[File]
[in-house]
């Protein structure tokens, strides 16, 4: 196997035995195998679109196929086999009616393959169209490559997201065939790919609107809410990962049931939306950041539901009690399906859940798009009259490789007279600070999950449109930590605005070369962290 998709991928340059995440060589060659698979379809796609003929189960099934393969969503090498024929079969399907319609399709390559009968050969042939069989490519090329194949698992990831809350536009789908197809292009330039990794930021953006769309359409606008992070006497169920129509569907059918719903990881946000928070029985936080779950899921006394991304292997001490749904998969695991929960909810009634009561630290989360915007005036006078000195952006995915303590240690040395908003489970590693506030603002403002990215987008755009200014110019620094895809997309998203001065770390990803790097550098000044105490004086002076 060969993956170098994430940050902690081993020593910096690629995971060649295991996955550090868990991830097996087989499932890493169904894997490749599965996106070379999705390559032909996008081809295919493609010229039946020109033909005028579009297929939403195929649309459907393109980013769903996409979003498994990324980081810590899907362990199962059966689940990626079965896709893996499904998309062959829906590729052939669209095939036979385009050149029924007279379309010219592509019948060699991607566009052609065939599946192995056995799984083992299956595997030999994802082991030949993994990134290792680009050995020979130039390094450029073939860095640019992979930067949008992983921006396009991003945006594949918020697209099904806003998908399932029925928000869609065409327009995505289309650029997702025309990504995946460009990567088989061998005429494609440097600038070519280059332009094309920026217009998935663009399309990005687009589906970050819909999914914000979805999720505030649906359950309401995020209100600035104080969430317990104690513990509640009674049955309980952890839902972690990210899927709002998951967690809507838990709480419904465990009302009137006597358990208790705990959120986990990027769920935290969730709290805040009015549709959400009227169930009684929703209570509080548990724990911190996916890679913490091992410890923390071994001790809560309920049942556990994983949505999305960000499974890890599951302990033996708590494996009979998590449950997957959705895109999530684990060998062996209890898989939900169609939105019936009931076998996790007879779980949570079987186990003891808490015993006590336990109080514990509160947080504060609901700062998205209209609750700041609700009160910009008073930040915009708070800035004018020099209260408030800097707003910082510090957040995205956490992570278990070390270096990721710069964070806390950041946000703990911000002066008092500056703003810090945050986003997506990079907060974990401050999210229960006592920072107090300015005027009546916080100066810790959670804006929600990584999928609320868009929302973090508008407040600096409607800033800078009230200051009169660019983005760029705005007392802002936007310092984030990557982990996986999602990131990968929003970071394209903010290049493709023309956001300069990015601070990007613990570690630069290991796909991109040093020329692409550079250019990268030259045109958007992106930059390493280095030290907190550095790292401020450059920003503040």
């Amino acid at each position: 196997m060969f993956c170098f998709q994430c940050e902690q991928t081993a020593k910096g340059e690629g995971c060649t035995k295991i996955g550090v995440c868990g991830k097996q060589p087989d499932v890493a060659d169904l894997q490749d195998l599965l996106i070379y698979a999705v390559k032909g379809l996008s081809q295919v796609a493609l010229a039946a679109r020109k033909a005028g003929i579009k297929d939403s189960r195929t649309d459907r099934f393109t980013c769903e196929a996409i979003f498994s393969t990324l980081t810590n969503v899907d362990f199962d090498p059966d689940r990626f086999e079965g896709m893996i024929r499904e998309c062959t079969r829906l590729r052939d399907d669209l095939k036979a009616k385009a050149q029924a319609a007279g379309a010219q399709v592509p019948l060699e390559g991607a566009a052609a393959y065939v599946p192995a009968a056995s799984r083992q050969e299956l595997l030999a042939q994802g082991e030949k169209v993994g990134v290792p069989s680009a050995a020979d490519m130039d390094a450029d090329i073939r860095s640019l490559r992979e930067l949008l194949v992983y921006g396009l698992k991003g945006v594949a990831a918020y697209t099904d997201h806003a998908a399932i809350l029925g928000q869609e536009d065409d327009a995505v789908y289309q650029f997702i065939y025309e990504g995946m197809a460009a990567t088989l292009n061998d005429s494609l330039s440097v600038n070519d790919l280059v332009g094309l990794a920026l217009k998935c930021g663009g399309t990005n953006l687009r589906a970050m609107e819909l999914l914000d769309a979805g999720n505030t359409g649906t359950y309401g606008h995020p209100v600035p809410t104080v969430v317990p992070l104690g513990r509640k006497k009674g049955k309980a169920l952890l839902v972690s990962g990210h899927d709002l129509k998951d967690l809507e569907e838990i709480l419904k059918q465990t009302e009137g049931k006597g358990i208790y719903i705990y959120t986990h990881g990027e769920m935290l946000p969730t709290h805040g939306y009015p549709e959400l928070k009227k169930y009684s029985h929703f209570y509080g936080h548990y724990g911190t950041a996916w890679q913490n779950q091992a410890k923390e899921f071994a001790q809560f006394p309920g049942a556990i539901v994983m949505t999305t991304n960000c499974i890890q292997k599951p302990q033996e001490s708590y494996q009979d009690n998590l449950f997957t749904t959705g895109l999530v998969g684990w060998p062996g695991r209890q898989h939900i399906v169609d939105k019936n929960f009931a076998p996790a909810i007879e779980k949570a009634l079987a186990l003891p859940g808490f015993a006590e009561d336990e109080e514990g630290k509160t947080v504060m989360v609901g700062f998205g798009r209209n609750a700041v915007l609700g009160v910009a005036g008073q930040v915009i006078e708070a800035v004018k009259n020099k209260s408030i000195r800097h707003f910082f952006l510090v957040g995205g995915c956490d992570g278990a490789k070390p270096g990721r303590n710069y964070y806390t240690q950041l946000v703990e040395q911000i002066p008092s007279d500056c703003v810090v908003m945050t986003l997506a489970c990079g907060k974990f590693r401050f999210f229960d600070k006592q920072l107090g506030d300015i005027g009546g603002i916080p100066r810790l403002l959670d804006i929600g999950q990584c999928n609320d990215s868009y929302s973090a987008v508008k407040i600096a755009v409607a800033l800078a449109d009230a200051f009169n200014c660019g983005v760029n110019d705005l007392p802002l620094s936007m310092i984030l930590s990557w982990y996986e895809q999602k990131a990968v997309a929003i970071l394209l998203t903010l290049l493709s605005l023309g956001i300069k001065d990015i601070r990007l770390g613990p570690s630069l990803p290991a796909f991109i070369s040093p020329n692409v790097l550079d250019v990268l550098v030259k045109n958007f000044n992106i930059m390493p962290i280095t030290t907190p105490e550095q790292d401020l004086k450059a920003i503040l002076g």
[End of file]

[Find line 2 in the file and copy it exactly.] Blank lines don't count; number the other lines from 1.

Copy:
């Protein structure tokens, strides 16, 4: 196997035995195998679109196929086999009616393959169209490559997201065939790919609107809410990962049931939306950041539901009690399906859940798009009259490789007279600070999950449109930590605005070369962290 998709991928340059995440060589060659698979379809796609003929189960099934393969969503090498024929079969399907319609399709390559009968050969042939069989490519090329194949698992990831809350536009789908197809292009330039990794930021953006769309359409606008992070006497169920129509569907059918719903990881946000928070029985936080779950899921006394991304292997001490749904998969695991929960909810009634009561630290989360915007005036006078000195952006995915303590240690040395908003489970590693506030603002403002990215987008755009200014110019620094895809997309998203001065770390990803790097550098000044105490004086002076 060969993956170098994430940050902690081993020593910096690629995971060649295991996955550090868990991830097996087989499932890493169904894997490749599965996106070379999705390559032909996008081809295919493609010229039946020109033909005028579009297929939403195929649309459907393109980013769903996409979003498994990324980081810590899907362990199962059966689940990626079965896709893996499904998309062959829906590729052939669209095939036979385009050149029924007279379309010219592509019948060699991607566009052609065939599946192995056995799984083992299956595997030999994802082991030949993994990134290792680009050995020979130039390094450029073939860095640019992979930067949008992983921006396009991003945006594949918020697209099904806003998908399932029925928000869609065409327009995505289309650029997702025309990504995946460009990567088989061998005429494609440097600038070519280059332009094309920026217009998935663009399309990005687009589906970050819909999914914000979805999720505030649906359950309401995020209100600035104080969430317990104690513990509640009674049955309980952890839902972690990210899927709002998951967690809507838990709480419904465990009302009137006597358990208790705990959120986990990027769920935290969730709290805040009015549709959400009227169930009684929703209570509080548990724990911190996916890679913490091992410890923390071994001790809560309920049942556990994983949505999305960000499974890890599951302990033996708590494996009979998590449950997957959705895109999530684990060998062996209890898989939900169609939105019936009931076998996790007879779980949570079987186990003891808490015993006590336990109080514990509160947080504060609901700062998205209209609750700041609700009160910009008073930040915009708070800035004018020099209260408030800097707003910082510090957040995205956490992570278990070390270096990721710069964070806390950041946000703990911000002066008092500056703003810090945050986003997506990079907060974990401050999210229960006592920072107090300015005027009546916080100066810790959670804006929600990584999928609320868009929302973090508008407040600096409607800033800078009230200051009169660019983005760029705005007392802002936007310092984030990557982990996986999602990131990968929003970071394209903010290049493709023309956001300069990015601070990007613990570690630069290991796909991109040093020329692409550079250019990268030259045109958007992106930059390493280095030290907190550095790292401020450059920003503040």